- July 25, 2018
- Posted by: Cindy Scott
- Category: Business Communications, content marketing, Healthcare Marketing Strategy, Patient Communications, Wellness Content
Plain language isn’t easy, but it’s worth it
Anyone who works with WriterGirl knows we’re big believers in the value of plain language. After all, it’s what helps patients and consumers understand things like how to use medicines wisely and how to make more informed decisions about what health insurance to buy.
Plain language is clear. It’s concise. It’s often conversational. But there are a few things plain language isn’t. Even as content writers, it’s taken us some time to figure those things out. Lessons learned. So, we thought we’d share some tips.
Plain language isn’t … “dumbing down”
First of all, no. Just no. Yet, the idea persists that plain language is all about writing only in short, simplistic sentences that are the written equivalent of one-word, caveman-like grunts. Nowhere near. Plain language makes everything clearer — not dumber.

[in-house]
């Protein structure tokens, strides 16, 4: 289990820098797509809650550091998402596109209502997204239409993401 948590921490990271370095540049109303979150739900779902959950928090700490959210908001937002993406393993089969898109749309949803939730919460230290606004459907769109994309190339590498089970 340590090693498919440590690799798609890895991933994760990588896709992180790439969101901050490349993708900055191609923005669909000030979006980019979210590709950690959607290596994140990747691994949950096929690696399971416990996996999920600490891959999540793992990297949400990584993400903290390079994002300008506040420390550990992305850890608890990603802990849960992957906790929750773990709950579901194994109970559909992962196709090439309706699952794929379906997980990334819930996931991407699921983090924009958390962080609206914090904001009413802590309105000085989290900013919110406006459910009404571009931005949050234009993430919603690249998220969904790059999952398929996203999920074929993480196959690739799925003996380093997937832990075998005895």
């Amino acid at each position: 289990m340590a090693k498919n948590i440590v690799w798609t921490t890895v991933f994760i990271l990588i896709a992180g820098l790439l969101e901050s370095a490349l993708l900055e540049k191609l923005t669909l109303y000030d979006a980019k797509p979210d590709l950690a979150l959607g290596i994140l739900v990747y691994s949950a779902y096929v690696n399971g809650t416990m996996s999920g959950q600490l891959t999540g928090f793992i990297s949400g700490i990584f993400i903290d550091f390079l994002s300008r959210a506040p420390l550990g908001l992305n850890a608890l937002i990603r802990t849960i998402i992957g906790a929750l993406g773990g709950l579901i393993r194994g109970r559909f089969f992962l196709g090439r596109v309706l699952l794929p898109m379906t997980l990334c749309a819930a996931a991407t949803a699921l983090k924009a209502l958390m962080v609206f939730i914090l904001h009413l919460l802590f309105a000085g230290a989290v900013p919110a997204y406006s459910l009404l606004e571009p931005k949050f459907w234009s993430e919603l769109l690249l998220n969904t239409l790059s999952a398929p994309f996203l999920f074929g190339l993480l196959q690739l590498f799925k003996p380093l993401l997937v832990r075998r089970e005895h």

Plain language isn’t … only about grade level
Some of the audiences that could benefit most from plain language are folks like doctors and CEOs. It’s safe to say they can handle writing that’s at the grade 13 level and beyond. So why would plain language matter for them? Because they’re busy. They’re in a hurry. Very often, they’d rather scan informative subheads, blow through a bullet list of key points and end up with the information they need. Why subject them to dense paragraphs and 10-syllable words that only bog them down and, worse, bury the message? Plain language makes the message more readable — for everyone.
Plain language isn’t … easy to write
Creating a message — or revising an existing one — using plain language can be hard. It takes effort to dig deep and replace convoluted writing with straightforward content. It takes organization to structure the message for readability. And it takes time to choose the right words, not just the simplest words. Plain language is the way to reach an audience as if we’re talking to them instead of to ourselves. It’s clear communication at its finest. Plain language makes life easier — just not always for the writer.
We could go on and on singing the praises of plain language. But that would make this article way too long and needlessly wordy. Something else plain language isn’t.
What do you think about plain language? Leave your thoughts in the comments section below.